Nick-izms: Rez Born, Urban Raised
Friday, July 10 2015
 
Written by Nick Metcalf,
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nickmetcalf-web.jpgThe Environment

Reverence for the magnificence of the environment didnít come until later in life. The responsibility for the beauty of it, I didnít know until my son came along. It was then that I became connected between generations of people who came before me, and generations of people who will come after me. It was a sobering thought.

My disconnection from being a caretaker of the environment began long before I was born. My upbringing is a consequence of the boarding school experience of my parents. I had no sense of being rooted to place, time or circumstance until I was an adult. It was during my healing and a result of my reconnection to our Native ways of living that I was reintroduced to the essence of being amongst the beauty of nature. It was in this realization that there was a calling for stewardship. It was a deepening of an understanding of the need to care for the beauty that I am surrounded by.

Being an acculturated Native, I often times meet some strange characters of people who love Native culture and spirituality. They are well-intentioned environmentalists, typically, they are new age people, wannabe-Natives or grungy activists. What they all have in common is they talk and supposedly know about Nativeness. One of those moments stood out so from a former, potential suitor of mine:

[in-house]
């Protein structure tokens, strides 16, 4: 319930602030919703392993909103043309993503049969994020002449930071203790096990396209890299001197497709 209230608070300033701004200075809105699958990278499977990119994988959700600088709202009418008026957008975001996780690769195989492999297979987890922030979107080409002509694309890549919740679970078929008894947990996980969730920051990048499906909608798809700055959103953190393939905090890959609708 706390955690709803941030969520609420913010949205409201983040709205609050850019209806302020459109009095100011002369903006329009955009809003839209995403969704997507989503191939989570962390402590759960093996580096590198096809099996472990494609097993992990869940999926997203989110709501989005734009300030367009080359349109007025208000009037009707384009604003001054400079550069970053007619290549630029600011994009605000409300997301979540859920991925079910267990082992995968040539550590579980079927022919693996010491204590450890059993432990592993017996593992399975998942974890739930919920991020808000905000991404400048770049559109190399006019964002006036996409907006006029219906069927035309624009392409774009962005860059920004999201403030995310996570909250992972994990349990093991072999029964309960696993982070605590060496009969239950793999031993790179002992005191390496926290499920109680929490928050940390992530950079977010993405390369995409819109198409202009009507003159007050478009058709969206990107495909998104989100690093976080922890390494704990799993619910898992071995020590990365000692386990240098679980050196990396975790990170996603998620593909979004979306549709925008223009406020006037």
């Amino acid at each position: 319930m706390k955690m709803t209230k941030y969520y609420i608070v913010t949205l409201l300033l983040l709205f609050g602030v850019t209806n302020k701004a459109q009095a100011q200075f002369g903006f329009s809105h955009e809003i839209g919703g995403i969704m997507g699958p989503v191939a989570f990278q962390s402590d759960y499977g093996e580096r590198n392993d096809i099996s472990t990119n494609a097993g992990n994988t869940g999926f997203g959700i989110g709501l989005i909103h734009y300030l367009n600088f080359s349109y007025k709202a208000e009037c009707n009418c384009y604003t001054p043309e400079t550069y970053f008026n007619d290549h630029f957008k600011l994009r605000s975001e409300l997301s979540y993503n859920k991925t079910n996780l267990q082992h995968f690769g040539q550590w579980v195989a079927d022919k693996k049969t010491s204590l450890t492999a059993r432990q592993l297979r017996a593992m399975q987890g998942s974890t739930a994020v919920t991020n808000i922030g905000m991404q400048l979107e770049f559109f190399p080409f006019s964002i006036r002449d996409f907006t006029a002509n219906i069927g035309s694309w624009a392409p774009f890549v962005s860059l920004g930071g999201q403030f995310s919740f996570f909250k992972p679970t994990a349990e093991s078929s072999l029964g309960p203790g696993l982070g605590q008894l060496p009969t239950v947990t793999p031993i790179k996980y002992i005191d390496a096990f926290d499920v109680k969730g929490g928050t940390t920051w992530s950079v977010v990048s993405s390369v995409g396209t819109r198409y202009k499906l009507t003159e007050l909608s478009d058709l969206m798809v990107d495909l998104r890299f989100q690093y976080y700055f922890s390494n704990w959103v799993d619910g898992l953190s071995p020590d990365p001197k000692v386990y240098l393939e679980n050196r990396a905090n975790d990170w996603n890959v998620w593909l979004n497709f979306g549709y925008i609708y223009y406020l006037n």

"When I take my shoes off I feel the vibration of Mother Earth through my body. That energy goes up through my chakras. I can sense her vibration through my crystals. I love Native people and their spirituality. Do you want to touch my medicine bag? You're cute."

I'm cool with the vibrational frequency that youíre feeling without your shoes on but it's a major turn-off when you want to talk about spiritual matters when we first meet. I don't know you like that. Also, if we meet in a bar, then Ė no, I don't want to touch your medicine bag. Nope. Here's some advice, take a shower cause your funk is devastating me, your hair is stringy and eat something cause you are awfully thin.

Nick-izms: Rez Born, Urban Raised
Tuesday, June 09 2015
 
Written by Nick Metcalf,
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nickmetcalf-web.jpg

Returning to Native Spirituality

Itís my favorite time of year. Itís a busy time of year for summer ceremonies, rituals and powwows. Itís the beginning of the new year for some. Itís a time to reconcile the year. Itís time to reflect on oneís conduct. Itís time to reconnect with the Creator. Itís time for renewal.

As someone who came to learn Ďthe Nativeí way of life a little later, Iíll share with you some of the experiences I had in my effort to reconnect with our traditional ways. I will not share specifics about different ceremonies, but I will write about how I approached learning about our sacred way of life.